Since the early 1980s, the purchase and use of PCP in the U.S has not been available to the general public. Nowadays most of the PCP used in the U.S is restricted to the treatment of utility poles and railroads ties.
There are two general methods for preserving wood. The pressure process method involves placing wood in a pressure-treating vessel where it is immersed in PCP and then subjected to applied pressure. In the non-pressure process method, PCP is applied by spraying, brushing, dipping, and soaking. Utility companies save millions of dollars in replacement poles, because the life of these poles increases from approximately 7 years for an untreated pole to about 35 years for a preservative-treated pole.
PCP can be produced by the chlorination of phenol in the presence of catalyst (anhydrous aluminum or ferric chloride) and a temperature of up to approximately 191 C. However this process is incomplete. As a result, commercial grade PCP is between 84% and 90% pure. During the process several contaminants including other polychlorinated phenols, polychlorinated dibenzo-p-dioxins and polychlorinated dibenzofurans are produced too, which can be more toxic than the PCP itself.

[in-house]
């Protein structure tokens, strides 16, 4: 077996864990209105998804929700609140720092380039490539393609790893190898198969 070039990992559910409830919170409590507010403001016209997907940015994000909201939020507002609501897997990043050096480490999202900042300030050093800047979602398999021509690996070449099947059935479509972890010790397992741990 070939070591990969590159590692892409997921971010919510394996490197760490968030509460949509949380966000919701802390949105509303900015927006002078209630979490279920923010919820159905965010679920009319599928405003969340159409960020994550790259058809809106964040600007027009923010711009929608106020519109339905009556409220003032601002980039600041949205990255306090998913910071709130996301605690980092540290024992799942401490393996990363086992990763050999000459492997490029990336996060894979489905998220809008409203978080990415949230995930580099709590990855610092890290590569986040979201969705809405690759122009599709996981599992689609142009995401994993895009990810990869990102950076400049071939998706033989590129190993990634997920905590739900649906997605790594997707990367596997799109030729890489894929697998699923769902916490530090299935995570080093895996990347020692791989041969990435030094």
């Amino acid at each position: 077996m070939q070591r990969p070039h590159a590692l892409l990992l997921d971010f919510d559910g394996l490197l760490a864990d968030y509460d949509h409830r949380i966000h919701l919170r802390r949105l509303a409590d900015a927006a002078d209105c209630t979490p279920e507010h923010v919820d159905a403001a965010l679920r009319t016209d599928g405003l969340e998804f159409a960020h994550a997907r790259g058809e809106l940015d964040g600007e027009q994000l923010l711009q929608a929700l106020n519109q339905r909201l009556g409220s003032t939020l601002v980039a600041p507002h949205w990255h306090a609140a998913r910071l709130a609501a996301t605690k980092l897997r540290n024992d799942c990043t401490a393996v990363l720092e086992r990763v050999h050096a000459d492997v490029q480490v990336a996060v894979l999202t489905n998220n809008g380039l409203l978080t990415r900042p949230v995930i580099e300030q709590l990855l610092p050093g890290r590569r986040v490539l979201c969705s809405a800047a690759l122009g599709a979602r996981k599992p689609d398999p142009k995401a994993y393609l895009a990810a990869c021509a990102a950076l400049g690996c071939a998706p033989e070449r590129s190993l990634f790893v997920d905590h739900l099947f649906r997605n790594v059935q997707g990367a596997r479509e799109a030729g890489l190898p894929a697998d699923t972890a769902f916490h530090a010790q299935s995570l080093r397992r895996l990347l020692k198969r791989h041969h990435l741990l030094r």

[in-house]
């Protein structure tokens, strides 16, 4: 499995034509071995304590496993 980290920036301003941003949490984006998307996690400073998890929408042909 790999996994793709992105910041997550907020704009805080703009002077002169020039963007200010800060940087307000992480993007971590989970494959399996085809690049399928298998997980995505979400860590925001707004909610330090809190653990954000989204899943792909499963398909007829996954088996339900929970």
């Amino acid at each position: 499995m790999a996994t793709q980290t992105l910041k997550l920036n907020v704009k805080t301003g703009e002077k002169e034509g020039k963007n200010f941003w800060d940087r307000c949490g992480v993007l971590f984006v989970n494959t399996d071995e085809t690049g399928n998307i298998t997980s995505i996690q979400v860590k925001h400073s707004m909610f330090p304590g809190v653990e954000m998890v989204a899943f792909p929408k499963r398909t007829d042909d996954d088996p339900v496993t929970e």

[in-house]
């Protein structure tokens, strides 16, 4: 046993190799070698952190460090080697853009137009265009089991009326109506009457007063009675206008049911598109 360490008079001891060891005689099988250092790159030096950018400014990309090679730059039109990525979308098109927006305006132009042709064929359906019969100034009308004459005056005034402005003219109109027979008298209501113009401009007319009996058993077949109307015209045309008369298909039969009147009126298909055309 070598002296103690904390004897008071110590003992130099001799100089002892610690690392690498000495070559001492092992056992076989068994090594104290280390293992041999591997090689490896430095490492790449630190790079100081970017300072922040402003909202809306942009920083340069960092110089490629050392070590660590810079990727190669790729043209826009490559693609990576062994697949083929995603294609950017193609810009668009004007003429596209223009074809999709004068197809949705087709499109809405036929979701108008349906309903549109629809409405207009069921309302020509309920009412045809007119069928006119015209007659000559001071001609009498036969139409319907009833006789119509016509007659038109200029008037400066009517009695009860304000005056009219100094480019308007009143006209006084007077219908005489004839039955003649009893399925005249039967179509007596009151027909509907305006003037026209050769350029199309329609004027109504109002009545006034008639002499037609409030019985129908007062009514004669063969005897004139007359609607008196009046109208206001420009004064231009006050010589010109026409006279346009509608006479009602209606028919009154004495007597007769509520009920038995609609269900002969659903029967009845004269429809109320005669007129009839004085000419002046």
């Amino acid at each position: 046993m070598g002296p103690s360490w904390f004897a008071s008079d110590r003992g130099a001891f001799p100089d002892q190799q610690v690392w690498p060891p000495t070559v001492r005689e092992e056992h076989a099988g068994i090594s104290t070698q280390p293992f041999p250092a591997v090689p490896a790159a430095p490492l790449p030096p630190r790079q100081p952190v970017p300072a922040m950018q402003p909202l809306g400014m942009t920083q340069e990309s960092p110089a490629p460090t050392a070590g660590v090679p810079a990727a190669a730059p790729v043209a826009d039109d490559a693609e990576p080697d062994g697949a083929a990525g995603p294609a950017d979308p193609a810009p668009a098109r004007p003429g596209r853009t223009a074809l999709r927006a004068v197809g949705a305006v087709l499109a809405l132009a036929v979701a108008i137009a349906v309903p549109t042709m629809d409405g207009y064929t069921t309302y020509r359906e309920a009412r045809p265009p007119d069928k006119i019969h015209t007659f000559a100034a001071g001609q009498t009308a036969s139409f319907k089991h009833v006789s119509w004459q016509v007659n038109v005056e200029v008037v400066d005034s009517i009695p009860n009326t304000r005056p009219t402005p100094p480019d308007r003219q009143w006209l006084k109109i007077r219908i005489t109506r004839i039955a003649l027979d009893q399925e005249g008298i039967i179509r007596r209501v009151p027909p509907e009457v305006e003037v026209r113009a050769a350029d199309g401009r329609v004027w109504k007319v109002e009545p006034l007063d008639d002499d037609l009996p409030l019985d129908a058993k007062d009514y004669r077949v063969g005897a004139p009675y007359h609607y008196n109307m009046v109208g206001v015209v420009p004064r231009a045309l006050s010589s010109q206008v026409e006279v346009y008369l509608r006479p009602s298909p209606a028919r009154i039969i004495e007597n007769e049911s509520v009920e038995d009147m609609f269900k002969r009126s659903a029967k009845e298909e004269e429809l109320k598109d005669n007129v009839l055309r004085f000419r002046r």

Hope this helps.

Marcel :slight_smile: :smiley:

I agree looks like creosote or tar. one other thing I noticed in your photo . Is there any ventalation?

Creosote. I said it last. Do I get points for that?

Its unanimous. Creosote. Down here there are piles of railroad ties along side the tracks and they are black from the treatment. The town I was raised in had a Creosote plant and at times the smell was horrendous. Couldn’t wait to leave.

I remember painting some this on foundation lumber for a guy in the middle
70’s. He had us mix it with kerosene and oil…

I’m surprised the toxic fumes did not kill all us that day. :shock:

Me too Doug. I grew up in Beaumont, TX just south of where John is located. The local creosote plant that treated railroad ties and telephone poles could really stink up the place. Add in a paper mill a few miles away and it made for some interesting summer evenings. Oh, and I agree, the photo looks like creosote to me too.

Coating retaining wall cribbing timbers comes to mind also when I was working with my old man. Brings back old memories, and I think it was the smell.

Marcel :slight_smile: :slight_smile:

Yep. Them hot, humid nights there would be a fog with a stench that would get into your nostrils, clothing and hair. And we didn’t have air conditioning in those days, least not in our house, and you had to lay there and smell that crap and sweat. Then one of them damned roaches the size of poodle would dance across your body…oh yeah…good memories.

I remember those days. Laying in a soaking wet bed trying to go to sleep during the heat of summer. Being in school with no ac wasn’t much fun either.

When I was a little kid, we lived in Lufkin, Texas. I still get sick every time I smell the stuff, and I believe I got some dain bramage from the ever-present fumes.